Does a Tobacco Company Belong in an ESG Portfolio?
Sonya Dreizler, a subject matter expert on ESG and Responsible Investing, speaks with Gabe Rissman, Co-Founder & President of YourStake.org as part of this ESG University series that explores the Data Behind ESG.
In this segment Sonya and Gabe discuss ratings and methodology and how to make sense of the discrepancies from company to company.
ESG ratings and methodologies vary widely from company to company. Why do we see such a wide variety on the company level and the consolidated mutual fund or ETF level?
Luckily I don't have to produce the insights myself there is a great paper that came out of MIT called Aggregate Confusion, and it focuses on the divergence of ESG ratings, and it identifies a few different problems and challenges that lead to this discrepancy. And those challenges lie around how data is collected the scope of the data that's collected and the weightings of different data points and how important those weightings are. Because of these differences about every six months, there's some article that blows up about how there's an ESG ranking that puts a tobacco company and a mining company in the top five of all ESG companies.
What kind of data or methodology would lead to tobacco or mining company being at the top of the list? That could come from two primary things, the first is that if a company has a lot of really good policies. A lot of times the companies that have the best policies are the companies that are doing the worst things and need to cover themselves from the legal perspective. Other times, it just depends on a person's view of positive impact. So there might be certain people that are totally fine with a tobacco company and they love that this tobacco company has a diverse leadership team.They love that this company treats its workers well they love this company as a good climate policy, maybe science based targets and the business model and operations of tobacco maybe this person is a smoker and thinks it's fun.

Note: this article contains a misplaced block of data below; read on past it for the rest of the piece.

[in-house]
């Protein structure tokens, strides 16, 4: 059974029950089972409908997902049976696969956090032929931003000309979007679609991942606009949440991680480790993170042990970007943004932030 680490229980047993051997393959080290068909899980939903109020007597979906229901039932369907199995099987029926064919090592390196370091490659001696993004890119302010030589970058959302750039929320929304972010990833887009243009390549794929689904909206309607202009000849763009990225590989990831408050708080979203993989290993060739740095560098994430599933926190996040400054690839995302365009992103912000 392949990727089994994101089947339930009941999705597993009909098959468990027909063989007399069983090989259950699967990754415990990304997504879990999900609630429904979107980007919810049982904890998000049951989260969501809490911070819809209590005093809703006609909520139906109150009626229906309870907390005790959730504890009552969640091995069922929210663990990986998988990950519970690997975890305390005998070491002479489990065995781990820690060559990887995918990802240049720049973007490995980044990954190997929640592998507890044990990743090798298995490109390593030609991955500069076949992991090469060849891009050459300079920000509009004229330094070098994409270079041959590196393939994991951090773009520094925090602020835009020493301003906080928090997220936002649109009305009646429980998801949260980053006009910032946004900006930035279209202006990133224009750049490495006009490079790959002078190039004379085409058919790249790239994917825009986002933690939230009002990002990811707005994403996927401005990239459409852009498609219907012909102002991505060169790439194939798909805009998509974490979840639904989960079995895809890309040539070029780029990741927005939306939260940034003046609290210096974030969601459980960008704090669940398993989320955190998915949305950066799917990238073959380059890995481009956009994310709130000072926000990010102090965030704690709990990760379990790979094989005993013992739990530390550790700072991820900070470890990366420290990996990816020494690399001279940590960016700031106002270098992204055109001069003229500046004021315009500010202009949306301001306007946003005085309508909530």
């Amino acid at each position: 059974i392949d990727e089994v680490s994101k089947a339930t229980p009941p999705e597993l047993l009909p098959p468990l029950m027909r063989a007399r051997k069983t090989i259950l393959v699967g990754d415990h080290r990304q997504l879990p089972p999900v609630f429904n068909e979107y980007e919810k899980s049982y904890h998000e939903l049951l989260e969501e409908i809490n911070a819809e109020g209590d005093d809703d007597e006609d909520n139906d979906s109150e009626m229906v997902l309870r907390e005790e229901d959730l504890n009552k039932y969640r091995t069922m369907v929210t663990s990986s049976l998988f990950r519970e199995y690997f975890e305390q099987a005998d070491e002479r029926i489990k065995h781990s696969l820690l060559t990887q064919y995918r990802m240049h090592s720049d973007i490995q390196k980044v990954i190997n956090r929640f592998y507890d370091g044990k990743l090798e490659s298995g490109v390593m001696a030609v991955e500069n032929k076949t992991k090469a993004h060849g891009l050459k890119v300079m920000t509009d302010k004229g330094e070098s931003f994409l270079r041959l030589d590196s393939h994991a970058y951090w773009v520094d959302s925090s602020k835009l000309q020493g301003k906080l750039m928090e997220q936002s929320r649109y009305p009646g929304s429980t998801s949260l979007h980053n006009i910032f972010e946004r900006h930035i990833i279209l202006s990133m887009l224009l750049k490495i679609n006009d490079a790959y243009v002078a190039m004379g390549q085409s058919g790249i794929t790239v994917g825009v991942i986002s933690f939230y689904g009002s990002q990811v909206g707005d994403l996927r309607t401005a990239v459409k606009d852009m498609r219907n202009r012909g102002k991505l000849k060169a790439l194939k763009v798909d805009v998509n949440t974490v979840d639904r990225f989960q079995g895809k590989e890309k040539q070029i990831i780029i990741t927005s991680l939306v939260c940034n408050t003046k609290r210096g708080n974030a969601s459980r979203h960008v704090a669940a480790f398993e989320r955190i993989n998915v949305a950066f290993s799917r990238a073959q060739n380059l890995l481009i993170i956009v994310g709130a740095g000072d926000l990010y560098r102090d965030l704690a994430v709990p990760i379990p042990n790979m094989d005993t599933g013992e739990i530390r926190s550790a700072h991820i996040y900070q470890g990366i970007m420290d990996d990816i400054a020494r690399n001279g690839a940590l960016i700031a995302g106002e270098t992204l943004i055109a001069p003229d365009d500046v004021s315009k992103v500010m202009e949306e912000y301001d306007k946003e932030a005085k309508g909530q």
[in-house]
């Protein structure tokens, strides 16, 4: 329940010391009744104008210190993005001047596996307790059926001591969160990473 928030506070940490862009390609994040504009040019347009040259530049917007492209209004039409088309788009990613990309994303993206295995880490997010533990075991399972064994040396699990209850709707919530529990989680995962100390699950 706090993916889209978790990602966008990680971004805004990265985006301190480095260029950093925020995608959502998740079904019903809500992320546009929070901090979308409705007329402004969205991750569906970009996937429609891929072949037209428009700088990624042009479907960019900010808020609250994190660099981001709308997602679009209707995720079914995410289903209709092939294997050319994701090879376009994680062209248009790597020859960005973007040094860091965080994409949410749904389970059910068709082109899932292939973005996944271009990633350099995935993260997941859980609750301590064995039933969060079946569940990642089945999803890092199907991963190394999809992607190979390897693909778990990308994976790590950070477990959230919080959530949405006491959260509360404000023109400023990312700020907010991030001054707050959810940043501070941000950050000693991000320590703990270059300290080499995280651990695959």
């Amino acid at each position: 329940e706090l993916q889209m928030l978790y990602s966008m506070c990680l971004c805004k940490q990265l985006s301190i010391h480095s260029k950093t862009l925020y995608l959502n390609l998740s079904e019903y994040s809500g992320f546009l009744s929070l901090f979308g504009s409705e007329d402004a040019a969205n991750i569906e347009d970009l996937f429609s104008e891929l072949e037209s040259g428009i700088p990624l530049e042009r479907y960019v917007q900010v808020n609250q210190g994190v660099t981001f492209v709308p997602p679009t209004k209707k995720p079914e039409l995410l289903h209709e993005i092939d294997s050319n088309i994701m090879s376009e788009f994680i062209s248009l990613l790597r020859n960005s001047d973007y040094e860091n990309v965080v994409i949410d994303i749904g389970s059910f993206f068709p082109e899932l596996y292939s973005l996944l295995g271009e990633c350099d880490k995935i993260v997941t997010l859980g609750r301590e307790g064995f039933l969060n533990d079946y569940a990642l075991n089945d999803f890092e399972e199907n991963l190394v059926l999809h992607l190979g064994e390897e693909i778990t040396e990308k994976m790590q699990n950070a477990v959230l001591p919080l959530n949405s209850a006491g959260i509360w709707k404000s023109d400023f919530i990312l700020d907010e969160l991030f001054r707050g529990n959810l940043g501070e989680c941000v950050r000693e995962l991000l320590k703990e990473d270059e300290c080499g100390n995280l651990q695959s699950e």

On the other hand, someone that might care about diversity and climate change and human rights also, but maybe had a family member that died of lung cancer from smoking, all the other stuff goes out the window if it's a tobacco company then that's the primary thing that matters to them, and that business model makes the company, not ESG or not impactful in their minds. So, having a rating agency essentially determine what values are important can work from a risk management perspective and that's kind of how ESG data is defined and constructed.
It's managing environmental, social and governance risks, based on what metrics are material to accompany, but that's actually very different from positive impact, and that's what we focus on at YourStake. It's the positive impact and regardless of how much a company's reducing its risks. People have very different views of what positive impact means and what society they want to see, and how they want the world to be. It's strictly impossible for that to exactly align with a rating agency's methodology so that's why there's a lot of disagreement among rating agencies as well as disagreement among the agencies and then the people that are looking at and consuming the data.